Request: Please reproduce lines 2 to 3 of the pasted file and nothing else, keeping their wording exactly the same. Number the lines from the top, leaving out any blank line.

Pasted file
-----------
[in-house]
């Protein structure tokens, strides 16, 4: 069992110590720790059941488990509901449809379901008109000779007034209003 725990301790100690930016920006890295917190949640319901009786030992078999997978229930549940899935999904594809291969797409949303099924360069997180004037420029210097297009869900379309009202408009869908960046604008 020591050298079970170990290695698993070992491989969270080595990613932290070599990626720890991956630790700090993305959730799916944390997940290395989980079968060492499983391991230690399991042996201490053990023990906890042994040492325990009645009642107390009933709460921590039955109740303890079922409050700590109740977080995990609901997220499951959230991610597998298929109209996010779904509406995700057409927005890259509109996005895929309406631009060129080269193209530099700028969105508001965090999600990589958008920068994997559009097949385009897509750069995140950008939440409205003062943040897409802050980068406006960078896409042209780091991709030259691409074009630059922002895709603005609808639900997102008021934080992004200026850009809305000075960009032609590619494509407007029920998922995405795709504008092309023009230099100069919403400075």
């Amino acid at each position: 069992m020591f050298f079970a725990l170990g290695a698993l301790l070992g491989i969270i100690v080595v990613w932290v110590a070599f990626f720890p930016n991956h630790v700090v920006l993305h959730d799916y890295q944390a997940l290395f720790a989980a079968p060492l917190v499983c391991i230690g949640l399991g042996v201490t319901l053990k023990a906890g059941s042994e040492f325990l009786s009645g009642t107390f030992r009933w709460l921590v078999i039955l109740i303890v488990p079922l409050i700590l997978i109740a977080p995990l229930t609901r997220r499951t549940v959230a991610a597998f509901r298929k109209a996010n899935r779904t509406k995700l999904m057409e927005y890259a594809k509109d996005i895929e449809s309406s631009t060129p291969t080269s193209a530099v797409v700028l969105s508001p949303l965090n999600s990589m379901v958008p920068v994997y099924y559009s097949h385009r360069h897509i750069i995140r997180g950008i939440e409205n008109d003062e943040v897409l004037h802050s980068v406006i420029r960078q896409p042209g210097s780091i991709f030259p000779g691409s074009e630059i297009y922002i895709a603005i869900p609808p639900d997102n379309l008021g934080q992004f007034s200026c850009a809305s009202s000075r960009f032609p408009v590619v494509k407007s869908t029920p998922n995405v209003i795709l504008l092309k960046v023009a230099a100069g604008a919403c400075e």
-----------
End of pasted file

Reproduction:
């Protein structure tokens, strides 16, 4: 069992110590720790059941488990509901449809379901008109000779007034209003 725990301790100690930016920006890295917190949640319901009786030992078999997978229930549940899935999904594809291969797409949303099924360069997180004037420029210097297009869900379309009202408009869908960046604008 020591050298079970170990290695698993070992491989969270080595990613932290070599990626720890991956630790700090993305959730799916944390997940290395989980079968060492499983391991230690399991042996201490053990023990906890042994040492325990009645009642107390009933709460921590039955109740303890079922409050700590109740977080995990609901997220499951959230991610597998298929109209996010779904509406995700057409927005890259509109996005895929309406631009060129080269193209530099700028969105508001965090999600990589958008920068994997559009097949385009897509750069995140950008939440409205003062943040897409802050980068406006960078896409042209780091991709030259691409074009630059922002895709603005609808639900997102008021934080992004200026850009809305000075960009032609590619494509407007029920998922995405795709504008092309023009230099100069919403400075």
């Amino acid at each position: 069992m020591f050298f079970a725990l170990g290695a698993l301790l070992g491989i969270i100690v080595v990613w932290v110590a070599f990626f720890p930016n991956h630790v700090v920006l993305h959730d799916y890295q944390a997940l290395f720790a989980a079968p060492l917190v499983c391991i230690g949640l399991g042996v201490t319901l053990k023990a906890g059941s042994e040492f325990l009786s009645g009642t107390f030992r009933w709460l921590v078999i039955l109740i303890v488990p079922l409050i700590l997978i109740a977080p995990l229930t609901r997220r499951t549940v959230a991610a597998f509901r298929k109209a996010n899935r779904t509406k995700l999904m057409e927005y890259a594809k509109d996005i895929e449809s309406s631009t060129p291969t080269s193209a530099v797409v700028l969105s508001p949303l965090n999600s990589m379901v958008p920068v994997y099924y559009s097949h385009r360069h897509i750069i995140r997180g950008i939440e409205n008109d003062e943040v897409l004037h802050s980068v406006i420029r960078q896409p042209g210097s780091i991709f030259p000779g691409s074009e630059i297009y922002i895709a603005i869900p609808p639900d997102n379309l008021g934080q992004f007034s200026c850009a809305s009202s000075r960009f032609p408009v590619v494509k407007s869908t029920p998922n995405v209003i795709l504008l092309k960046v023009a230099a100069g604008a919403c400075e």